When we transfer the money to pay for the services and products, we have learned to trust these third parties that will pay take the right amount of money from your bank account and transfer it into seller’s account and if the dispute occurs the third party will maintain the transaction. Hence, people trust the banks and credit card companies (actually the database where company store relevant information and maintain the transactions) to keep their personal information safe and maintain the financial transactions. Though there are still backdoors or loopholes are left in their system that some can cause some issues related to privacy and security. Moreover, that system can also be subjected to single point failure where the chances of losing all the data at once are greater. That’s because all of the data are stored in single server. These issues are almost impossible to solve.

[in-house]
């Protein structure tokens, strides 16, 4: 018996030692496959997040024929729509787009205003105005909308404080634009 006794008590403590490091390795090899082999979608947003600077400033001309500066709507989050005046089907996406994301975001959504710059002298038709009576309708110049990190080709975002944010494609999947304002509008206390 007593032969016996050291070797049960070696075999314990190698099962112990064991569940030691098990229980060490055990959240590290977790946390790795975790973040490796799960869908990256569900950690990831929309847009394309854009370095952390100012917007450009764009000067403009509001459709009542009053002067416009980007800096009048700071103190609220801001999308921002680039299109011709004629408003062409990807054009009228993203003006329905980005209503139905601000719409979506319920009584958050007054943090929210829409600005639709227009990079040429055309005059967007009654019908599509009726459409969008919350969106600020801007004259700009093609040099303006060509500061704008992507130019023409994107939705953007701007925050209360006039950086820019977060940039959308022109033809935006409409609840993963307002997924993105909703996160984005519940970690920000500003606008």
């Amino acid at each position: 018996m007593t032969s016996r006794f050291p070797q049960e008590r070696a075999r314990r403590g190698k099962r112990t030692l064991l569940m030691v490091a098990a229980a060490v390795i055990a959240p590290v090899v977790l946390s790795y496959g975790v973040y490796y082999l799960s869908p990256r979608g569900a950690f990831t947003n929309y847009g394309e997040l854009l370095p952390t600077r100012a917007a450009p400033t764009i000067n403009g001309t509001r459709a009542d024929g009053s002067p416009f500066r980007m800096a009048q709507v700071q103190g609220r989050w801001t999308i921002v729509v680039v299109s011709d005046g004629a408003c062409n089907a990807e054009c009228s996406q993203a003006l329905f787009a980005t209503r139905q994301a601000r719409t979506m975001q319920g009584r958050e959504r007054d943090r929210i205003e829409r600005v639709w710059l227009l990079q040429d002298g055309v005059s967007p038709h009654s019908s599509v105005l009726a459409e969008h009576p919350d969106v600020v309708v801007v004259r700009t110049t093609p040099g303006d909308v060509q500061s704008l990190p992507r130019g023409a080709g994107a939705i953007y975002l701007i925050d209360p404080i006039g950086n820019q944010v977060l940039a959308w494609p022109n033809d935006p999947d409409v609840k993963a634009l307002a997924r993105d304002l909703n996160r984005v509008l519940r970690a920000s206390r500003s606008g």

And that’s where blockchain comes in and provides the same trust but with increased privacy, transparency, and security. The blockchain database is not controlled by any central institutions or authority, government or banks but its user dominate and clear the transactions when people pay for services and other goods. These users are called the ledgers and they are all distributed across the globe and hence blockchain is also called “distributed ledger” or “shared ledger” technology. All the information related to users including their transaction are recorded in this decentralized database where the user can see their transaction getting verified without trusting banks or government. Unlike banks all the transactions take a place on the block chain network are irreversible which means you cannot revert the transaction and if the money is gone it’s gone.